I think it’d be neat if there was a standard that allowed browser engines to move forward with breaking changes (or any changes) under the concept of “versions”.
Websites could specify which version of features they use. Engines could by default ship with the latest version. If a website is using an older version of features, then the browser prompts the user to install those older features.
This could allow, for example, things like the problematic new EcmaScript class fields to be fixed in a way that newer websites could specify that they use that version of the engine, while older browser continue to use a previous version.
The only thing back-ported to older versions are security fixes (and bug fixes if vendors care enough).
How would that look like? Maybe a root-level entry in
manifest.json or something could specify a
webVersion field, or something.
As specs move forward, a snapshot of all the specs is created at some version number. This includes the spec’d state for HTML, CSS, DOM, EcmaScript, etc.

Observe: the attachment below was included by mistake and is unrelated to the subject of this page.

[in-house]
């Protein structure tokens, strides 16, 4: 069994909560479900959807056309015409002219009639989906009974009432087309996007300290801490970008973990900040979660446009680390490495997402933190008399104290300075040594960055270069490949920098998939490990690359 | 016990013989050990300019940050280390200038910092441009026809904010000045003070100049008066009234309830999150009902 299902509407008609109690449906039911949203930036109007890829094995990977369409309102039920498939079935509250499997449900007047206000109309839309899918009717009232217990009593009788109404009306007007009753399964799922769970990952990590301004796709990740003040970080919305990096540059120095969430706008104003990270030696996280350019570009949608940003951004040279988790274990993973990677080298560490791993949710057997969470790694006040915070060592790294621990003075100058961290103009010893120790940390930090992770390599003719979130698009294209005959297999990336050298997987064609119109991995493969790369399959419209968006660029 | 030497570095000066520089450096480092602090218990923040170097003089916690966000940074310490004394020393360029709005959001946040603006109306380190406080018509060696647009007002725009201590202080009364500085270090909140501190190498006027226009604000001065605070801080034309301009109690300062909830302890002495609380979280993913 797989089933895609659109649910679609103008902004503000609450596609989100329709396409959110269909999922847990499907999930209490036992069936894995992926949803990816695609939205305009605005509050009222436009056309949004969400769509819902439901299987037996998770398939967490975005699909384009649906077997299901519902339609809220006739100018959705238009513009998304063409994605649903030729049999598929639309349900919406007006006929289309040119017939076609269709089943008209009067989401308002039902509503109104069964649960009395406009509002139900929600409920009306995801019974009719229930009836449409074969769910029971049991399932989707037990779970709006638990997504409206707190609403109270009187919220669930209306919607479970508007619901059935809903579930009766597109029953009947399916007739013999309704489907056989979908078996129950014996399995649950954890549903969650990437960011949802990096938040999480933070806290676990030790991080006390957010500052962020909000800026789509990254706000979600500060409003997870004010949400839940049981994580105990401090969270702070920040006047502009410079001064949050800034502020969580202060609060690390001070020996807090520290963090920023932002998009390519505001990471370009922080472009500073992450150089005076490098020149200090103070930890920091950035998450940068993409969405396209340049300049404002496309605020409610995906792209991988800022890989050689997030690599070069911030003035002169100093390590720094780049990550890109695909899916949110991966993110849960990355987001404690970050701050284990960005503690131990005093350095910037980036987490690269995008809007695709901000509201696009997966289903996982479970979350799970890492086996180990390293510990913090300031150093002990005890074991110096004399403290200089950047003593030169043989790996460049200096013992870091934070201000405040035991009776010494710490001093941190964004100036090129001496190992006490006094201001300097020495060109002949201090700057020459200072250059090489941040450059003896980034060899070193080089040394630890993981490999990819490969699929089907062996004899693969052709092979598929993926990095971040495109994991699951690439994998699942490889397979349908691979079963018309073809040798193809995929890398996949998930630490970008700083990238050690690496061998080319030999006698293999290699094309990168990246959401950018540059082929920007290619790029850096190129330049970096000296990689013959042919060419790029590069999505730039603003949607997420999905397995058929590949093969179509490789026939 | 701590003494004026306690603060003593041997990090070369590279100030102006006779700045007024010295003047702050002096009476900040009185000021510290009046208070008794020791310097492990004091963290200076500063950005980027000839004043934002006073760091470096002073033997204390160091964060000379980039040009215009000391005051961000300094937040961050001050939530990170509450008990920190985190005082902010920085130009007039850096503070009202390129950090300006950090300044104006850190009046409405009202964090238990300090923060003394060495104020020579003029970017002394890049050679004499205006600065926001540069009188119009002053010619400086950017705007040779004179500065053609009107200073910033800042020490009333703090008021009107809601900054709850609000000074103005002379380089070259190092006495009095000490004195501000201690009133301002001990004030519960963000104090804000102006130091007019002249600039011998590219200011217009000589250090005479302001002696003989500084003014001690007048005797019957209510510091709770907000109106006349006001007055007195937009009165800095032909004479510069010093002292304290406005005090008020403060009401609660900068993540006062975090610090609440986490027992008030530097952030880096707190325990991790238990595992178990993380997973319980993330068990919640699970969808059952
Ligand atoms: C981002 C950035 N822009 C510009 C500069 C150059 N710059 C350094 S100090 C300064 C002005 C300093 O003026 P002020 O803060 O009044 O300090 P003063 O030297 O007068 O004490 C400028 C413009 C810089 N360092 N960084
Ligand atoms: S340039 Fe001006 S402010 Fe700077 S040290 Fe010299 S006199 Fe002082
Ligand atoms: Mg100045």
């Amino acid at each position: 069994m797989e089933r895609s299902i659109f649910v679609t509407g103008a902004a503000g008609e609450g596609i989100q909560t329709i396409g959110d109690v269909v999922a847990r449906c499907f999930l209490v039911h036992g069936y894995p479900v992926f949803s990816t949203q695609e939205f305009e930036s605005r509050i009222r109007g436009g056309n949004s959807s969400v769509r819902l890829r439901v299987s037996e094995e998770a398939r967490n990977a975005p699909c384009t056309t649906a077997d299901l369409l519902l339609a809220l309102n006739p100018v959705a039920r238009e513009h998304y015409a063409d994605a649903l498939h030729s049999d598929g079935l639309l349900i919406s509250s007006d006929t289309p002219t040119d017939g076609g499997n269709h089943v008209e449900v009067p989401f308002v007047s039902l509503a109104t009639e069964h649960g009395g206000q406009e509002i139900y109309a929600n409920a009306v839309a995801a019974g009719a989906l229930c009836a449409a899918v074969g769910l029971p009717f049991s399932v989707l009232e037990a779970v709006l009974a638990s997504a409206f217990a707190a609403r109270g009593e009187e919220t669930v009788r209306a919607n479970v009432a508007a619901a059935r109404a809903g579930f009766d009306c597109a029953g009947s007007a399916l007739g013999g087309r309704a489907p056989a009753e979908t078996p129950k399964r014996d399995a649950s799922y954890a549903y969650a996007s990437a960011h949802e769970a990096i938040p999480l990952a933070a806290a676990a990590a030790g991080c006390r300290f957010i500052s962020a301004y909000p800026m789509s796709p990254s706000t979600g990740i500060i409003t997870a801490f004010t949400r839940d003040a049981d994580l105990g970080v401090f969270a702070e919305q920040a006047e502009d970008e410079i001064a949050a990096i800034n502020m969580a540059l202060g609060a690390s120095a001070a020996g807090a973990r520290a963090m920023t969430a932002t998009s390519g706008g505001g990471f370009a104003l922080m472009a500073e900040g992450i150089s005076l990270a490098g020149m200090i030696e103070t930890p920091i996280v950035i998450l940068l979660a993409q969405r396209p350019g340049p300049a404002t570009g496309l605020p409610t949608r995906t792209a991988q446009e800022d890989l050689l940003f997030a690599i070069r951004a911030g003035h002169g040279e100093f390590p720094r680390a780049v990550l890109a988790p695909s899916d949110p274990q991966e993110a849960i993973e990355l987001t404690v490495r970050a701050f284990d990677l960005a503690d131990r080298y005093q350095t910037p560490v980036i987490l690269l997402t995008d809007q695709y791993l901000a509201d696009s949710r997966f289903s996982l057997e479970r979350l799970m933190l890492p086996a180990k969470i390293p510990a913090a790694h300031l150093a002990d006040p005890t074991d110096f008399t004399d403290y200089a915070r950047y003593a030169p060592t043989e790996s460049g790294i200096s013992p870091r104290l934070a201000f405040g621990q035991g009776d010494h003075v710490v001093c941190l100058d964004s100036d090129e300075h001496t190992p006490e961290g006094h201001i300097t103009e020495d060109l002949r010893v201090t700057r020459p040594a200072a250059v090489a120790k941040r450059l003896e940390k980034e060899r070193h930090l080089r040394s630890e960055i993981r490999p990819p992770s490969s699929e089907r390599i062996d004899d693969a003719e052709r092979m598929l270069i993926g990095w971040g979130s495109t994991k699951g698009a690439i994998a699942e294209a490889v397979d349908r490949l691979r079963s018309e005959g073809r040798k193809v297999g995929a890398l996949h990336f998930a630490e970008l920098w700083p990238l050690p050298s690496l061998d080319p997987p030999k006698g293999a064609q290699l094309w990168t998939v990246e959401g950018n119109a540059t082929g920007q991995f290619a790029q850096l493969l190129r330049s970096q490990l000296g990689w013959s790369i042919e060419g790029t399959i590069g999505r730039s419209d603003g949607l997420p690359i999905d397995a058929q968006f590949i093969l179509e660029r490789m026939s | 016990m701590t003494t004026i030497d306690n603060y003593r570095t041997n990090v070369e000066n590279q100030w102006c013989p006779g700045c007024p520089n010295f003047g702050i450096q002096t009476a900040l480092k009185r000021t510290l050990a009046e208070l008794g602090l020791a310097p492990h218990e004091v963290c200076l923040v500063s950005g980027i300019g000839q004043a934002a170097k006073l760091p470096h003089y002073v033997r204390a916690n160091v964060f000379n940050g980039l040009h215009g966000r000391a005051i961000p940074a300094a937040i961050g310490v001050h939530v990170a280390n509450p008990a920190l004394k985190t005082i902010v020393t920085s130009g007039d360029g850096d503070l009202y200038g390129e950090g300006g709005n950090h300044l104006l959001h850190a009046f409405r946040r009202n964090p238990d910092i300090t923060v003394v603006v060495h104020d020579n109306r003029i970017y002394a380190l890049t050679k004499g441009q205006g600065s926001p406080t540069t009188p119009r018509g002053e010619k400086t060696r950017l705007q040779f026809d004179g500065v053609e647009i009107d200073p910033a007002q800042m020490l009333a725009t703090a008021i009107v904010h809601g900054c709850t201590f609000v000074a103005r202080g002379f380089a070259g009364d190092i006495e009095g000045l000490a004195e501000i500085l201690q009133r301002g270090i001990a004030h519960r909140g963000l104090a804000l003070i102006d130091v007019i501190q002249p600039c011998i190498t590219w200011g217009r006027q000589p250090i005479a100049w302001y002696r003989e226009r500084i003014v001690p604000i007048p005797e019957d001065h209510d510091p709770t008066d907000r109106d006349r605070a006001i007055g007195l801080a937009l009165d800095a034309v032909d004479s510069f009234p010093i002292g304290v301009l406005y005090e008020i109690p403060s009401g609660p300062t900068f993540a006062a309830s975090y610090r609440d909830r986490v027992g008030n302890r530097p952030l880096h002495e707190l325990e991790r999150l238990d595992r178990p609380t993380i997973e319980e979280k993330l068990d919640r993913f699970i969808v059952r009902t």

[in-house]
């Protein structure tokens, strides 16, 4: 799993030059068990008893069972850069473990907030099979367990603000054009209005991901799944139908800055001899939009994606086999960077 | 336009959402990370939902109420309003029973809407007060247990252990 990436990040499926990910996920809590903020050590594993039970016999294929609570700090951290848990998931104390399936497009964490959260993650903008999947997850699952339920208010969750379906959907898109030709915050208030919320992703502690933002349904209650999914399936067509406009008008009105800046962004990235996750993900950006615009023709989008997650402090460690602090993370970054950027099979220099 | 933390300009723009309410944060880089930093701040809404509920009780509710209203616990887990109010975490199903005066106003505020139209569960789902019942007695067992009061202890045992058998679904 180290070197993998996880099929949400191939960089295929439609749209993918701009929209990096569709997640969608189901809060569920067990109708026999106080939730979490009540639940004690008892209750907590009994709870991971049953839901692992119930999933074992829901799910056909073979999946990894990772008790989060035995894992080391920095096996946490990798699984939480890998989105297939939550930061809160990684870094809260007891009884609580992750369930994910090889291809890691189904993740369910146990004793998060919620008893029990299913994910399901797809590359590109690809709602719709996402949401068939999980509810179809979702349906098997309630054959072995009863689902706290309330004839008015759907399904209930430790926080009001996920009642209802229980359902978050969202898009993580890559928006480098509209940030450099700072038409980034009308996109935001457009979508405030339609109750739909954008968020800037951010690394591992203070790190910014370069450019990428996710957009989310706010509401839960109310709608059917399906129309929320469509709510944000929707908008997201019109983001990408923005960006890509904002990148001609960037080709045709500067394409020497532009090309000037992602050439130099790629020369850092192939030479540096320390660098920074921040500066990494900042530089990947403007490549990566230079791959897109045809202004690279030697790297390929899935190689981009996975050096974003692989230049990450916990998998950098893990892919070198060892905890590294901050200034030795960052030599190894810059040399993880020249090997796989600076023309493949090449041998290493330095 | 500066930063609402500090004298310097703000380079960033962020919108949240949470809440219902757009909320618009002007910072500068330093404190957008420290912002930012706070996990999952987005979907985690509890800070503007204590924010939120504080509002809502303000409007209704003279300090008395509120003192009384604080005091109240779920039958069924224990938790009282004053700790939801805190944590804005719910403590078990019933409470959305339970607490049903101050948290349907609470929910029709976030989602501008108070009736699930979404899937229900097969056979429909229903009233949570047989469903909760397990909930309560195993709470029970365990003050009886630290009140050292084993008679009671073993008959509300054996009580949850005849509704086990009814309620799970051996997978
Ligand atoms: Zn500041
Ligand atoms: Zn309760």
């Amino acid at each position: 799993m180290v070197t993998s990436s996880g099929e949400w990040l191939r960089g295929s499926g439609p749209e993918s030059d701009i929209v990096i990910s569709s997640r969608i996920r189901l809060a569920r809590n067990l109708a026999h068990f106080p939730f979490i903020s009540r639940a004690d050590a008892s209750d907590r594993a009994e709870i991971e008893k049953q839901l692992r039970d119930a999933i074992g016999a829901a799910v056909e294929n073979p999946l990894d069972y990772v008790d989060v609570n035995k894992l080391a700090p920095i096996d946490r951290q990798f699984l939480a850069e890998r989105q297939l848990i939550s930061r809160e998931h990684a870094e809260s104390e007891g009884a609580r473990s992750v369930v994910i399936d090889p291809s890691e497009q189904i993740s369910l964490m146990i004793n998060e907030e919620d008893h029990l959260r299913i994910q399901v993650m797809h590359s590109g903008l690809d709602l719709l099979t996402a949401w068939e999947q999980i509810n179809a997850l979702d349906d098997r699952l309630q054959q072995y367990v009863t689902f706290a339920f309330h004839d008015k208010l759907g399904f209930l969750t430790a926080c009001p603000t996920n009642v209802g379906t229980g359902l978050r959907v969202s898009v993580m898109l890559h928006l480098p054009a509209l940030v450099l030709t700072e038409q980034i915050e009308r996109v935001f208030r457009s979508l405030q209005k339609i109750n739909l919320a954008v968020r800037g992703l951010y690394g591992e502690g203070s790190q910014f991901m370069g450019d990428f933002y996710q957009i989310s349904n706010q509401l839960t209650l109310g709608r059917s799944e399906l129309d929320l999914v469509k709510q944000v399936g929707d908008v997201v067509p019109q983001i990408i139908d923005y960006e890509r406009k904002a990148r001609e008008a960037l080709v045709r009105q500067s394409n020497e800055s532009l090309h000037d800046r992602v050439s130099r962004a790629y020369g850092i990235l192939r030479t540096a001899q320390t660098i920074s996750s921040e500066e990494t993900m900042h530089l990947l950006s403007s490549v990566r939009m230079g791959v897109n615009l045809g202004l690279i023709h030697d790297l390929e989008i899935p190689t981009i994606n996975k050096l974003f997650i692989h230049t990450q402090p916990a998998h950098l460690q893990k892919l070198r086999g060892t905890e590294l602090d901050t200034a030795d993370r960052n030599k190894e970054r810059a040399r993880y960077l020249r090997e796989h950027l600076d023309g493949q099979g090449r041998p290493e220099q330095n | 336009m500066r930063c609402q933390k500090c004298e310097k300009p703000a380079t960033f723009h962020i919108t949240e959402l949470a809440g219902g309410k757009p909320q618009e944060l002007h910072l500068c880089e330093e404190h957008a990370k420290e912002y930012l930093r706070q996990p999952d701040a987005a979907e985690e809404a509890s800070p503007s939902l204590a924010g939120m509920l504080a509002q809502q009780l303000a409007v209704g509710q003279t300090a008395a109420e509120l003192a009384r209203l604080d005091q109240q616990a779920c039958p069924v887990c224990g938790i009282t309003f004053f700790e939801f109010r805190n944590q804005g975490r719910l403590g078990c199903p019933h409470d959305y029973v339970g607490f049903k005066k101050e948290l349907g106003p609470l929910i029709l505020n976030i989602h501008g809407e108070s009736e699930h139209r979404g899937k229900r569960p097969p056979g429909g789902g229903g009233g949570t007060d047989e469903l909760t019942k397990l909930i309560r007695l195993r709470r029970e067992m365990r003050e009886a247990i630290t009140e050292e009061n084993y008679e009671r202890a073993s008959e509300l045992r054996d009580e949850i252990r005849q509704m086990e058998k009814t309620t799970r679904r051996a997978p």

This would help to reduce the size of browser engines while bringing the web forward. Eventually, hen old websites are no longer visited and old features are no longer used, the average user will not download that version of the engine. They’ll only by default have the latest version with latest features, and sometimes they’ll need to accept a version download for websites still using older versions.
Perhaps a browser would ship with the most common versions still in use. There’d be some statistical threshold for determining which versions to ship with by default. Etc.
New versions doesn’t mean removing old features (though it might). A new versions might remove bad features of the web, or only make some fixes to bad parts.
A main downside of this would be that more code has to be maintained by vendors.
Anyway, I am dreaming of a better landscape.